One mistake writers make is revealing every character detail they have in mind when introducing a character. Giving too much away too soon could make character beats rushed and predictable. Choosing what character details to withhold from the audience, when to present those details, and who should reveal the information is as important as choosing the details in the first place. 

Tip #4 – Some Things Shouldn’t Be Shared at All 

Creating mysteries surrounding characters that are never solved can often be more compelling than any answers you can come up with. For example, from when he’s introduced in Firefly until his arc is concluded in the feature film, we never learn what Shepherd Book’s life was like before he became a wandering preacher. The aura of mystery hanging over his dark and troubled past is far more haunting than a clear explanation of his past would have been. 

Tip #5 – Have Characters Reference Events Outside the Scope of the Story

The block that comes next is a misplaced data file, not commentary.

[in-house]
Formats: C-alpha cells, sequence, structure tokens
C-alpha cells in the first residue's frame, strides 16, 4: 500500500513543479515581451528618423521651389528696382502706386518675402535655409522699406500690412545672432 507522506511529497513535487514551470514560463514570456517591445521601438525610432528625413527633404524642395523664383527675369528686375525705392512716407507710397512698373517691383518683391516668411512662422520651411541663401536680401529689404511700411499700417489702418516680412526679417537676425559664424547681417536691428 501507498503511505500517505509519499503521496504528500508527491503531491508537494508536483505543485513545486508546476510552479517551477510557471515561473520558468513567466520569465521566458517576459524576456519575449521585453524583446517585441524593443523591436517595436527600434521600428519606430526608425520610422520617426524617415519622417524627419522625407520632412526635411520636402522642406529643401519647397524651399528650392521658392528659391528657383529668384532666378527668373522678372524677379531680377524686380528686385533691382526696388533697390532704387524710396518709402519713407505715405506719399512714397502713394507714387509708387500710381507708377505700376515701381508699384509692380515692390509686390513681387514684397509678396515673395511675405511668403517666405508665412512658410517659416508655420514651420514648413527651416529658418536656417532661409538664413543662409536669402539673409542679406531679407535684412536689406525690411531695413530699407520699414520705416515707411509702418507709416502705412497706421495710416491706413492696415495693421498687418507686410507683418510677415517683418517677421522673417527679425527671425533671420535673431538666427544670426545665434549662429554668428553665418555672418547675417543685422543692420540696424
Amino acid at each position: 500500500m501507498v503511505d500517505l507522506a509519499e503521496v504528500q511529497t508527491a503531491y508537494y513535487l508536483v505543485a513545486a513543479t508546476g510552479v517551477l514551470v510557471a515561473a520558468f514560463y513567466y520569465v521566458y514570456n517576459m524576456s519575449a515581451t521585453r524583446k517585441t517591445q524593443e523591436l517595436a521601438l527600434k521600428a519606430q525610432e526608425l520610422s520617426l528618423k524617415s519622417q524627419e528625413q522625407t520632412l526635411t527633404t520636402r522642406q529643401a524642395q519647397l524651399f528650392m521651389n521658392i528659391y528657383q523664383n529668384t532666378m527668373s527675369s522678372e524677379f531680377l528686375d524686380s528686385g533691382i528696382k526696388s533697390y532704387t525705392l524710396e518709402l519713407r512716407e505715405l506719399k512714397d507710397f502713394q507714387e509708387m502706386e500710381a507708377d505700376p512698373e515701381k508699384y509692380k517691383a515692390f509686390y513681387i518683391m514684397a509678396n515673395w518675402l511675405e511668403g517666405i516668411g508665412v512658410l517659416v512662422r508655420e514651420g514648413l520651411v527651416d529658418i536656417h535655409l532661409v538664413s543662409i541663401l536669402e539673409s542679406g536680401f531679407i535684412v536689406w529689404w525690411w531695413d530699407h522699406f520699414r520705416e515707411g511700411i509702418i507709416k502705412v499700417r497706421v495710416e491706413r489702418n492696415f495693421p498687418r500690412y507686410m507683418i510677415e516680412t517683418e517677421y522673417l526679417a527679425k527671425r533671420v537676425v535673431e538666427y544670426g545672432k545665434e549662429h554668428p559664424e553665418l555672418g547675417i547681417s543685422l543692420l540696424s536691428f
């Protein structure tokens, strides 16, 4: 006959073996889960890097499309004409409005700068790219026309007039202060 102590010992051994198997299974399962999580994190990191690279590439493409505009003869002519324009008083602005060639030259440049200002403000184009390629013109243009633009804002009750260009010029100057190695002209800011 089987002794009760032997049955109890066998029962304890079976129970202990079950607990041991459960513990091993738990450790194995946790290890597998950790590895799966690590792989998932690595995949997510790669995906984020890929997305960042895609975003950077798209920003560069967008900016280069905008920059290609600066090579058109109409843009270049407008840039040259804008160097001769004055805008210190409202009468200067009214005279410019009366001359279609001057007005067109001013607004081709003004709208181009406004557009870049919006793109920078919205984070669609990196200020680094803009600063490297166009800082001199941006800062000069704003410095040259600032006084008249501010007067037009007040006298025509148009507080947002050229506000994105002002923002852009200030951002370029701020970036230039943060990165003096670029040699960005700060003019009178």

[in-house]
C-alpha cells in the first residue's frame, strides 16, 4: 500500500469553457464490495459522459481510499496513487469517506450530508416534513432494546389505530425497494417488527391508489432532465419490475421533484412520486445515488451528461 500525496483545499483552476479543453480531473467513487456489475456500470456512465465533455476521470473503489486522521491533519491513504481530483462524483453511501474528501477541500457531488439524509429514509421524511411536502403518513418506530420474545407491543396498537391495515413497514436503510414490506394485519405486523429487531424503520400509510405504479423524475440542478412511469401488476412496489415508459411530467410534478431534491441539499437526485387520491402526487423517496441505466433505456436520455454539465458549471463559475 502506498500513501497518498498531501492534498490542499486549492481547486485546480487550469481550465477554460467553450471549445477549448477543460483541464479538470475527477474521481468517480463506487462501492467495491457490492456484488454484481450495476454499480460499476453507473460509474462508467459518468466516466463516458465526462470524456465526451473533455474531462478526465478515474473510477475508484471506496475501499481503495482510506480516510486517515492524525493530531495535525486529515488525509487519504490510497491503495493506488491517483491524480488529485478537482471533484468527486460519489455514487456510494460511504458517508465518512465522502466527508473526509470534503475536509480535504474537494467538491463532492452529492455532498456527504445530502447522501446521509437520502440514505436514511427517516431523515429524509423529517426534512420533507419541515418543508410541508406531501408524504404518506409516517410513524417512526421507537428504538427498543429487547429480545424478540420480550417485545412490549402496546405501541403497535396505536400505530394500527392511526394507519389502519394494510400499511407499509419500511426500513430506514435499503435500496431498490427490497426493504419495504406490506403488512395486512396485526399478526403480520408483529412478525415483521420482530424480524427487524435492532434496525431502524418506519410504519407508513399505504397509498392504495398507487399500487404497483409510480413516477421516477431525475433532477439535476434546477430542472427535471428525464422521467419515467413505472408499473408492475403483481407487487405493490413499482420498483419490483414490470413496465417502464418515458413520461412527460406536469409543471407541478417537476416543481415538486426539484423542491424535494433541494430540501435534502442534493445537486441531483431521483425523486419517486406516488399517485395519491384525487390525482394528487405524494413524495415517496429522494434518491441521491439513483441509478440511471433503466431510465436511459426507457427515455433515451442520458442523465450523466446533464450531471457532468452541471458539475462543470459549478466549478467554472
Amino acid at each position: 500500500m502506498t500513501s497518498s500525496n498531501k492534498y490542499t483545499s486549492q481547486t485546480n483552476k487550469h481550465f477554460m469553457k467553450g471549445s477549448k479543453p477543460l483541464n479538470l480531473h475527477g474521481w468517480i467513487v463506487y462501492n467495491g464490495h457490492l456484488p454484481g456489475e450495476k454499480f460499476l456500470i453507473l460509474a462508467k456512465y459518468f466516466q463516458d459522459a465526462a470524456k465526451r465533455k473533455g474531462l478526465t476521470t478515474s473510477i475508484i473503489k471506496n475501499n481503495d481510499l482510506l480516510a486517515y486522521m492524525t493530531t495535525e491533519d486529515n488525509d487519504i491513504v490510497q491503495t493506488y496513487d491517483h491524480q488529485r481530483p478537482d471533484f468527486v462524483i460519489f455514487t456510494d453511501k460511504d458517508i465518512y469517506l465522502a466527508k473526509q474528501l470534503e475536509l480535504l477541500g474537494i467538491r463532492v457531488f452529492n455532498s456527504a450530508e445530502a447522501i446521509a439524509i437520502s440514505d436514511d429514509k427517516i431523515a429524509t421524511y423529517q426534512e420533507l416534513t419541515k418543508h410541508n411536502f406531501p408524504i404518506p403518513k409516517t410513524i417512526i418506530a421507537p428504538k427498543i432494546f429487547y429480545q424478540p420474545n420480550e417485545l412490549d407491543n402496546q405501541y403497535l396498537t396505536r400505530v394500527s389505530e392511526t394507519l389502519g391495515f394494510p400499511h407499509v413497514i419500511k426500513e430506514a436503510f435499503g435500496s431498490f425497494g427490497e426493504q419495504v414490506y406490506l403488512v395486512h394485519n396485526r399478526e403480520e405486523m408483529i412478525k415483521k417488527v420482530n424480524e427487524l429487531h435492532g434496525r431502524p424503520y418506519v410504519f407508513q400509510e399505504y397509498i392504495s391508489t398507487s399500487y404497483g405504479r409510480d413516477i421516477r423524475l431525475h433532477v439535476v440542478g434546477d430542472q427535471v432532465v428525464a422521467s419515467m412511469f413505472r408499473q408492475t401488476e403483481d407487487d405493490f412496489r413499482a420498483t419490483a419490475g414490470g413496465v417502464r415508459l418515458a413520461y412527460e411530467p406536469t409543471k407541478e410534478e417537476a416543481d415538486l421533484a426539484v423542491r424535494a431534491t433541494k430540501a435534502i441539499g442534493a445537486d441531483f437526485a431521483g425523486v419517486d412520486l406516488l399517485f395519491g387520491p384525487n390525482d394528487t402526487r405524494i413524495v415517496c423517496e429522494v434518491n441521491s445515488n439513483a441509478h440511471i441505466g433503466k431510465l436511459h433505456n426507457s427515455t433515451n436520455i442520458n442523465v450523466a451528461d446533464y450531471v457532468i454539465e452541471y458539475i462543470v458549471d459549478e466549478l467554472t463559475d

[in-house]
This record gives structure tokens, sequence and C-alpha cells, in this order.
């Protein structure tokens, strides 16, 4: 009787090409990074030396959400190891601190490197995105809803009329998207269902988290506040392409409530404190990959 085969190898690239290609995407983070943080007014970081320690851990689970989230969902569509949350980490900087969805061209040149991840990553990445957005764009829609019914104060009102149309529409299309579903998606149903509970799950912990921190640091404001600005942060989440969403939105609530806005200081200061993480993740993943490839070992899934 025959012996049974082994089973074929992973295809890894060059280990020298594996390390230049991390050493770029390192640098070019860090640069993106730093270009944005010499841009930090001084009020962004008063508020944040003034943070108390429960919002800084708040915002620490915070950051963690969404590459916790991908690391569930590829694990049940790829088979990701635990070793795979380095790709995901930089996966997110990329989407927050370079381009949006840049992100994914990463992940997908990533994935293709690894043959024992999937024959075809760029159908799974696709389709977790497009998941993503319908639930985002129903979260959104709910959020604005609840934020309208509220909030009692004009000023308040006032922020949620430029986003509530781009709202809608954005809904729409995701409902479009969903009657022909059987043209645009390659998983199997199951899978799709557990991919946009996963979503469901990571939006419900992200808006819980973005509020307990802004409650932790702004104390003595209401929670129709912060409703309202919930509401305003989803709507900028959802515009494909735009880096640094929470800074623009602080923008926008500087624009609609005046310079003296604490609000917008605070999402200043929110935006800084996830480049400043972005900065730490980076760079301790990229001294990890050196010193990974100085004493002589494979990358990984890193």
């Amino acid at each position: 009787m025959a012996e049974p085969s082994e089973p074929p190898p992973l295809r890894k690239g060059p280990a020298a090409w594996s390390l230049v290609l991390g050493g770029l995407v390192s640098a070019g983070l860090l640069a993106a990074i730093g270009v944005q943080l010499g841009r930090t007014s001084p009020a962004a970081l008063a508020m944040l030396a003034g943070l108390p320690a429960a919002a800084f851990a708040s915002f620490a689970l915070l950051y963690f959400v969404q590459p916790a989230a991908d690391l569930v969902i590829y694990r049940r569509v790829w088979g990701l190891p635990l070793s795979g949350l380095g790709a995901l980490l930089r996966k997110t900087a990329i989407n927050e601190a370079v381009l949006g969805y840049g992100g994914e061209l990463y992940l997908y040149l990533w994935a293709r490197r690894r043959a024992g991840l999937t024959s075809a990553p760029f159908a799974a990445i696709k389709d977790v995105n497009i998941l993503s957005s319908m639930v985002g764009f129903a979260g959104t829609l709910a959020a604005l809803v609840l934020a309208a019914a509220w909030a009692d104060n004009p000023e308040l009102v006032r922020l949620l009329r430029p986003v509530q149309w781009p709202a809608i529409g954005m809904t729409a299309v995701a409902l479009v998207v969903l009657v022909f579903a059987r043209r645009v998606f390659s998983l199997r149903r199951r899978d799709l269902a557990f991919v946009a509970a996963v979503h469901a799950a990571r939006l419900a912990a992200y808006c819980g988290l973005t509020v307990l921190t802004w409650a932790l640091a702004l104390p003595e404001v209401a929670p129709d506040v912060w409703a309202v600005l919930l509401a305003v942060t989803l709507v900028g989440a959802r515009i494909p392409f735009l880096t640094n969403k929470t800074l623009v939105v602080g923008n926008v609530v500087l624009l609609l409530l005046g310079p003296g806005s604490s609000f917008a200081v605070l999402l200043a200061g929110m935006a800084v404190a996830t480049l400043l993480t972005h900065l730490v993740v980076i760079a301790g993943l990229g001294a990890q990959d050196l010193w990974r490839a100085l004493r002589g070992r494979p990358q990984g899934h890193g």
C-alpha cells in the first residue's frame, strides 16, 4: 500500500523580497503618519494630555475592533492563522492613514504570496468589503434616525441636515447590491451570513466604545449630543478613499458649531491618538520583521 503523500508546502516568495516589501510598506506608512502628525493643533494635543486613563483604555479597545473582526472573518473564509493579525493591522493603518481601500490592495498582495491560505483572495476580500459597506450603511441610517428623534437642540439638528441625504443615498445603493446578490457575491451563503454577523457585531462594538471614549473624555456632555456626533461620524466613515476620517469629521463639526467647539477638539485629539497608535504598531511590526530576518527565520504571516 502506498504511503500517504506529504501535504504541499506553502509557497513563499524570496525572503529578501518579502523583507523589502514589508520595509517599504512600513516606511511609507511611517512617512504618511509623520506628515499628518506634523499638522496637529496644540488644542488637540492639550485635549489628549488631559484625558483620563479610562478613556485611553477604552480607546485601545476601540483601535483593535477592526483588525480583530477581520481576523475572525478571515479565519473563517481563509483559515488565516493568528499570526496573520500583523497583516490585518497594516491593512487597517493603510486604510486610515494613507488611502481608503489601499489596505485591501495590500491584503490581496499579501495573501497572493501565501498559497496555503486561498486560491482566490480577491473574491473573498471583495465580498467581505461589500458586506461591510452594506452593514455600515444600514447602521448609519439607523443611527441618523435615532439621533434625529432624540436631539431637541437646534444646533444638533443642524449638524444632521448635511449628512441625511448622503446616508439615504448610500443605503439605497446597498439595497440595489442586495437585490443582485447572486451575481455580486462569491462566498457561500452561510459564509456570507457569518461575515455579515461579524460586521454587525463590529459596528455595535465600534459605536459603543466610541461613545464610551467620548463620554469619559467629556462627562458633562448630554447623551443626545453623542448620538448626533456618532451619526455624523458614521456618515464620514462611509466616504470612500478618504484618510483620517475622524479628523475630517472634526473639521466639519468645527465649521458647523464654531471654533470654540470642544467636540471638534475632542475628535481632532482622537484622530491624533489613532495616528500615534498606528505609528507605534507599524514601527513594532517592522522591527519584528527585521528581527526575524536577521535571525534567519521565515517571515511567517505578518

One old trick that Star Wars popularized was to have supporting characters reference events from the past, or ones that were happening somewhere else in the universe. This technique expands the world and gives audiences the impression that more is going on beyond the immediate events of the story.

Tip #6 – Make Your Characters and World Reflexive

Similarly, having other ongoing events in your world influence characters and vice versa helps make the world more palpable. Showing the gradual effects of those events on characters each time they appear also gives the impression of the passage of time. 

Tip #7 – Character Arcs Shouldn’t Just Be Written for the Main Cast

Everyone changes, and often the most memorable supporting characters are the ones that change in interesting ways. What the protagonists do shouldn’t just affect other main characters. In real life, our actions affect everyone around us, no matter how close they are. Of course, supporting characters don’t only evolve in response to a protagonist’s actions. Having the settings, events, or anything else that comes to mind influence them is just as compelling. 

Tip #8 – Characters Need to Have Established Relationships with One Another